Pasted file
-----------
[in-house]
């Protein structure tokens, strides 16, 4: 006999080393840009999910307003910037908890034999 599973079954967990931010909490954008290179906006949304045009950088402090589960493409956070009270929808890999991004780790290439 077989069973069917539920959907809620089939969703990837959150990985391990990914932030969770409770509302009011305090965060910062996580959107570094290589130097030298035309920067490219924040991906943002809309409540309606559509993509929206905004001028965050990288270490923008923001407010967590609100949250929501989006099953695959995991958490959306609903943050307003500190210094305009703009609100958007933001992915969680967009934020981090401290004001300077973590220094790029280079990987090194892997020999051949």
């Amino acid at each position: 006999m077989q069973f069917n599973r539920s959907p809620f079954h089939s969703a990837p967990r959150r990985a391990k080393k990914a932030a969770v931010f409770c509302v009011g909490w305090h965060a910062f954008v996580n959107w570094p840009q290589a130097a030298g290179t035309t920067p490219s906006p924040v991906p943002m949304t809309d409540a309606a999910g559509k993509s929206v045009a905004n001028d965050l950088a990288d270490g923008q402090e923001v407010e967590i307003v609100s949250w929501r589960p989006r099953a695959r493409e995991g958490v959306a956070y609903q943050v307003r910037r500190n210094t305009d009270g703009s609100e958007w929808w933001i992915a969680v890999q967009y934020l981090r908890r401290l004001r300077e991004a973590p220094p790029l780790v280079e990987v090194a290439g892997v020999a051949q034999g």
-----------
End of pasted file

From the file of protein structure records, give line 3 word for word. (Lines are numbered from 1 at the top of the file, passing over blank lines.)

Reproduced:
């Amino acid at each position: 006999m077989q069973f069917n599973r539920s959907p809620f079954h089939s969703a990837p967990r959150r990985a391990k080393k990914a932030a969770v931010f409770c509302v009011g909490w305090h965060a910062f954008v996580n959107w570094p840009q290589a130097a030298g290179t035309t920067p490219s906006p924040v991906p943002m949304t809309d409540a309606a999910g559509k993509s929206v045009a905004n001028d965050l950088a990288d270490g923008q402090e923001v407010e967590i307003v609100s949250w929501r589960p989006r099953a695959r493409e995991g958490v959306a956070y609903q943050v307003r910037r500190n210094t305009d009270g703009s609100e958007w929808w933001i992915a969680v890999q967009y934020l981090r908890r401290l004001r300077e991004a973590p220094p790029l780790v280079e990987v090194a290439g892997v020999a051949q034999g």